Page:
Puppies need three rounds of shots before they’re ready to embark into the world and interact with other dogs. Once all three rounds have been completed, you’ll be given a tag to attach to their collar confirming they’ve received all their vaccinations. After the initial rounds, you’ll return every one or three years to renew the vaccines (Save a couple hundred dollars for each visit). Make sure you save all your receipts and paperwork!

Flea and Heartworm Medication

You can buy these from your vet or from the pet store and apply them every month. You save money when you purchase these in bulk, but stick to singles if your puppy is still growing. The proper dose is determined by their weight, and dogs can do a lot of growing in a month.

Spay and Neuter!

Neutering eliminates any risk of testicular cancer in male dogs, and females who have been spayed have less chance of developing mammary cancer. Neutering also reduces aggression in males. Surgery costs several hundred, so save up, and once your puppy’s old enough (six to eight months), snip-snip. It’s important that you don’t let your dog lick the incision, or it may become infected. Any time you leave your dog unsupervised while healing, it will need to wear a cone around its neck, to prevent licking while you’re not looking. Dogs, like cats, despise the cone, so reward them with a treat once they’re calmly in their cone, to create a positive association. Make sure they’re calm before you reward them.

Daily Doggy Duties

Feeding, taking them outside to do their business, bagging up their business when they’re done, and walking them. Bigger dogs need longer walks. The more you tire out your dog, the less destructive they will be when they get home. If you live in an apartment or a smaller living space, you might consider lengthening your daily walks or taking several walks a day to compensate. If they know they have an outlet, they’ll be able to contain their energy.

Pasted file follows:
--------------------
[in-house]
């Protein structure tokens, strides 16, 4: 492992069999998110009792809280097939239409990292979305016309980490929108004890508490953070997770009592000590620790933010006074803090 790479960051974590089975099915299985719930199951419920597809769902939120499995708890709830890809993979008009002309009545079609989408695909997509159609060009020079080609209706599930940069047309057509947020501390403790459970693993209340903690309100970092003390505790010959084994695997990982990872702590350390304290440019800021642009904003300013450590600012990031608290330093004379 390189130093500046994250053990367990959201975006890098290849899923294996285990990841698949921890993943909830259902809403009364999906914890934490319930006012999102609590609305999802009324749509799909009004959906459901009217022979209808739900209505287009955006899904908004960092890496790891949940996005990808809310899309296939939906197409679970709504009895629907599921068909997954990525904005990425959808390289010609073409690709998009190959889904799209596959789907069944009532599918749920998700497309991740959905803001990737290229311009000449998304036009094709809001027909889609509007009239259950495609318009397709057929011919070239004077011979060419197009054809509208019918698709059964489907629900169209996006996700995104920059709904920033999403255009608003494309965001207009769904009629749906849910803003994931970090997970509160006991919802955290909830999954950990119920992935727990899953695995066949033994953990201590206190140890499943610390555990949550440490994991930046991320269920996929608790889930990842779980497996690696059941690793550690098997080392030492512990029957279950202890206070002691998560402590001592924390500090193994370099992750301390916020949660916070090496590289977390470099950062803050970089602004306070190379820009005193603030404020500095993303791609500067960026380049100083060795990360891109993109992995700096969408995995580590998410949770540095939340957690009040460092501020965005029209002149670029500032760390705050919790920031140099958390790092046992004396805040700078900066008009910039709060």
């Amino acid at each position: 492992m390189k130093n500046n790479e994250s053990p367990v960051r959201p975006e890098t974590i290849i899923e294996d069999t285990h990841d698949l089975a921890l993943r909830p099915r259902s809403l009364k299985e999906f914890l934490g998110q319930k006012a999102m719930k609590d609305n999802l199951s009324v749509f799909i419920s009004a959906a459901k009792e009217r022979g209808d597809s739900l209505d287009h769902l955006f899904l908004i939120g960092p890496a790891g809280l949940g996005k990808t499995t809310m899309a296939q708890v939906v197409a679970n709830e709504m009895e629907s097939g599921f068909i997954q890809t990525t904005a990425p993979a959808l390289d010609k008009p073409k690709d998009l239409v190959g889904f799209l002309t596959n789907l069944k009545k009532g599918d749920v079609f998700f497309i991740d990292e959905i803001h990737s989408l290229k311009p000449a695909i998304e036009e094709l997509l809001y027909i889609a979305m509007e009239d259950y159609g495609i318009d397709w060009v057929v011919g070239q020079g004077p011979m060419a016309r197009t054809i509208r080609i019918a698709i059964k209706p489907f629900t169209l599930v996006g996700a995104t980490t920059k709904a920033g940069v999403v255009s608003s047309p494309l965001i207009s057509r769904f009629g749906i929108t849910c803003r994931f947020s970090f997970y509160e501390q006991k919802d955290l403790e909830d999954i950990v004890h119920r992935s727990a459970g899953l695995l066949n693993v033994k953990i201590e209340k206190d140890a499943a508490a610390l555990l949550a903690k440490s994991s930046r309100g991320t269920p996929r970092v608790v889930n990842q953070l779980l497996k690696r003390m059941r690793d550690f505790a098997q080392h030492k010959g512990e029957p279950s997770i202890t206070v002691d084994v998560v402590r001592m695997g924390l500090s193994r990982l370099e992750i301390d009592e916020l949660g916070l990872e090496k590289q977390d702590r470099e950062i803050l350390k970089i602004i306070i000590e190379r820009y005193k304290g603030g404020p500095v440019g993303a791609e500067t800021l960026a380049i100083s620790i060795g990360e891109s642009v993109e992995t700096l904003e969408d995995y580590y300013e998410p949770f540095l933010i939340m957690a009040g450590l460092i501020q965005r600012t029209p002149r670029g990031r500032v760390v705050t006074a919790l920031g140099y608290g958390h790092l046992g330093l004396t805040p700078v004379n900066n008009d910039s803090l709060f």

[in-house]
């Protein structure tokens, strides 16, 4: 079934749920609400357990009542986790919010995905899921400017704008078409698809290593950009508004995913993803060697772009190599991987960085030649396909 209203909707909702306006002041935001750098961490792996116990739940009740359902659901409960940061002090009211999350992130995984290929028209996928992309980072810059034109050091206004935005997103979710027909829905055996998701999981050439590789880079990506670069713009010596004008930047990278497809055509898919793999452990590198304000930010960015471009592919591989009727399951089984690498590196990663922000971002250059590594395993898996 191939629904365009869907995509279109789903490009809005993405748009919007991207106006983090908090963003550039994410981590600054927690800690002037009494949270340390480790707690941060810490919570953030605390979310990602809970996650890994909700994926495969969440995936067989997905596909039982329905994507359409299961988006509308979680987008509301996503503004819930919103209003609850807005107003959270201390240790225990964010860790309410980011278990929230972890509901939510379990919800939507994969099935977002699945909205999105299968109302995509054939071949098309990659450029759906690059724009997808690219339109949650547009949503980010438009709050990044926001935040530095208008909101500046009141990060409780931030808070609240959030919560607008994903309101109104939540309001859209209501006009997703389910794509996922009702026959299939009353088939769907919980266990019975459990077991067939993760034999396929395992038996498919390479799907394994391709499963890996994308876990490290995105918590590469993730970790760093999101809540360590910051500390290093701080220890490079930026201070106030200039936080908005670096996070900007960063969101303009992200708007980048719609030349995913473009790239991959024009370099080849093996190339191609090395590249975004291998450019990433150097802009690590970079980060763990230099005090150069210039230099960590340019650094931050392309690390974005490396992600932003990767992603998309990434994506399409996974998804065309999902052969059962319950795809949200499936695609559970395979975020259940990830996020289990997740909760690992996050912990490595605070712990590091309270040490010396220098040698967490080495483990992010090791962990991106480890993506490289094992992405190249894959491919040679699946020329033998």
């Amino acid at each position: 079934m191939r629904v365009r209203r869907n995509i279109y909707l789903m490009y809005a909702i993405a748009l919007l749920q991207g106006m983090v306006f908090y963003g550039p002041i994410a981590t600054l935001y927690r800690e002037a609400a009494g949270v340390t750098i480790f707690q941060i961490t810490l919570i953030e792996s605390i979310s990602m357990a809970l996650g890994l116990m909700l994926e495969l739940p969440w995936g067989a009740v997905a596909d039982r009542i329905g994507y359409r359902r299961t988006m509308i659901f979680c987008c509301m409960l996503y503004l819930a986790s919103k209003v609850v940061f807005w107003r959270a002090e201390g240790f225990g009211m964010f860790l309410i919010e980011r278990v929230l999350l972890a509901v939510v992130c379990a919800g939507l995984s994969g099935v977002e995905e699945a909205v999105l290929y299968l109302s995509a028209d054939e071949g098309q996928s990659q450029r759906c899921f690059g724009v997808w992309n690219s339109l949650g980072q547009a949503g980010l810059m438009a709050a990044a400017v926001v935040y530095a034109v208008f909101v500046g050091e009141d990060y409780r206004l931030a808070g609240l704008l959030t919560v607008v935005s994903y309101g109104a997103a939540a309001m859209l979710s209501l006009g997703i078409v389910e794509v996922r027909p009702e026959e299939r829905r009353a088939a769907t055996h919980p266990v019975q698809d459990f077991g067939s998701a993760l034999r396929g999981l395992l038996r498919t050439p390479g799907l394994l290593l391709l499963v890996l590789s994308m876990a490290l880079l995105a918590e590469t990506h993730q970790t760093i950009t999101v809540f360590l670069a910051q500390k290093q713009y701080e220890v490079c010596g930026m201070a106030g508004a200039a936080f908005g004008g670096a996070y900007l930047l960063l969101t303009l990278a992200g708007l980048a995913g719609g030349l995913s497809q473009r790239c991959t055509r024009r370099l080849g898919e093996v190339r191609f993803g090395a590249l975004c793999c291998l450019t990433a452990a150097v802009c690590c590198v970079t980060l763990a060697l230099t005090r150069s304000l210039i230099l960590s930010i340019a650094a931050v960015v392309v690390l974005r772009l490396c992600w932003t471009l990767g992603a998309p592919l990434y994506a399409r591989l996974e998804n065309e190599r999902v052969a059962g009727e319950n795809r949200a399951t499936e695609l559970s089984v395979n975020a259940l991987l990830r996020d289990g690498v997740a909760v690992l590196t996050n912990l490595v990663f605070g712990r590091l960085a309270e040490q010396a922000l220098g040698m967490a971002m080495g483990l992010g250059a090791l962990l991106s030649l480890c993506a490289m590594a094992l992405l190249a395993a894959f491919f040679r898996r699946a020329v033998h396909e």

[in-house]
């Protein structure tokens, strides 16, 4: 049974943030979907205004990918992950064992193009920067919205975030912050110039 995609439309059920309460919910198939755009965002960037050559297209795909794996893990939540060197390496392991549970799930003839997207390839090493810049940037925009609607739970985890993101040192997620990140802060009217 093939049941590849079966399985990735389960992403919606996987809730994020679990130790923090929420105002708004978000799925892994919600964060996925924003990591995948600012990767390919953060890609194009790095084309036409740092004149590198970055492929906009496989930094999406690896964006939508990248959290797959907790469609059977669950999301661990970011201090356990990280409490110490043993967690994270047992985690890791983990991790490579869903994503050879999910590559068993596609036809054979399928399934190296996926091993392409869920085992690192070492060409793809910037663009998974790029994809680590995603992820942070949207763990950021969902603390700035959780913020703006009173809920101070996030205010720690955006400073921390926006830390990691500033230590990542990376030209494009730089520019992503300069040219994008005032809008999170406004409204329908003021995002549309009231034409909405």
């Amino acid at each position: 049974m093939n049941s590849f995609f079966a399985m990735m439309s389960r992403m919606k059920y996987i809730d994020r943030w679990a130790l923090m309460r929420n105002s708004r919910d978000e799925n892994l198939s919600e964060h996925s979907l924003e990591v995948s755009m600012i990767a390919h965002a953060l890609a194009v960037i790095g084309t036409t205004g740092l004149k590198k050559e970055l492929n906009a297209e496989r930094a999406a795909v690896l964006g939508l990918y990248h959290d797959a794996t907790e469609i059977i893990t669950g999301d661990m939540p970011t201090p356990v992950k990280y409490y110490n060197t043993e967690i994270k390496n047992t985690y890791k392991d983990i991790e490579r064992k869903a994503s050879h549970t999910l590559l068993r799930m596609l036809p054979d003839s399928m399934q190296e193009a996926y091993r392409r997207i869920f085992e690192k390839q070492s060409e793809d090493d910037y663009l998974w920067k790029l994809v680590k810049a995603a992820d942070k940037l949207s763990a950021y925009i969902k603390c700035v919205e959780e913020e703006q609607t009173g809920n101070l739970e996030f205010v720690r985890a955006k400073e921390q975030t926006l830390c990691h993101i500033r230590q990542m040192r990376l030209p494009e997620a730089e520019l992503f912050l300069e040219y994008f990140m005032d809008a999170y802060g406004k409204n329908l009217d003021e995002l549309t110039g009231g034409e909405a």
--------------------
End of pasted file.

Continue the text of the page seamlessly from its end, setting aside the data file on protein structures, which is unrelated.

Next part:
Continuous Expenses

Expenses include food and flea and heartworm medication, which I suggest you buy in bulk. You’ll need to stock your poopy bag supply when you run out. But the most critical continuous expense is your time.

Be Prepared

Upfront expenses (doggy down payments) include:

  • A leash and collar, and a tag inscribed with your dog’s name, your street address and phone number.
  • Food. Make sure your dog receives a healthy, balanced diet. Some fat is okay for dogs as long as they receive protein and fiber. Do your research. Lots of cheaper foods use corn, which is unhealthy for your dog. Find a brand that uses quality ingredients. This can be expensive so it pays to buy in bulk, but if you do, make sure you store the food in airtight containers to keep it fresh.
  • Food and water bowls
  • Poopy bags
  • Chew toys! Lots of them. Dog toys are made to be destroyed so don’t expect new toys to last you very long.

Whichever furry friend you get, make sure you don’t leave harmful substances lying around. If they ingest household cleaner or medication, make sure you call the Pet Poison Hotline immediately: 855-289-0358. Program this number in your phone. Some human foods that are toxic to animals include:

  • Chocolate
  • Garlic and onions
  • Grapes, currants and raisins
  • Macadamia nuts
  • Unbaked bread dough
  • Alcohol

And there you have it. Everything you need to know before adopting. There are lots of cats and dogs in need of homes and loving owners, but remember your responsibilities.

Images courtesy of Scarleth White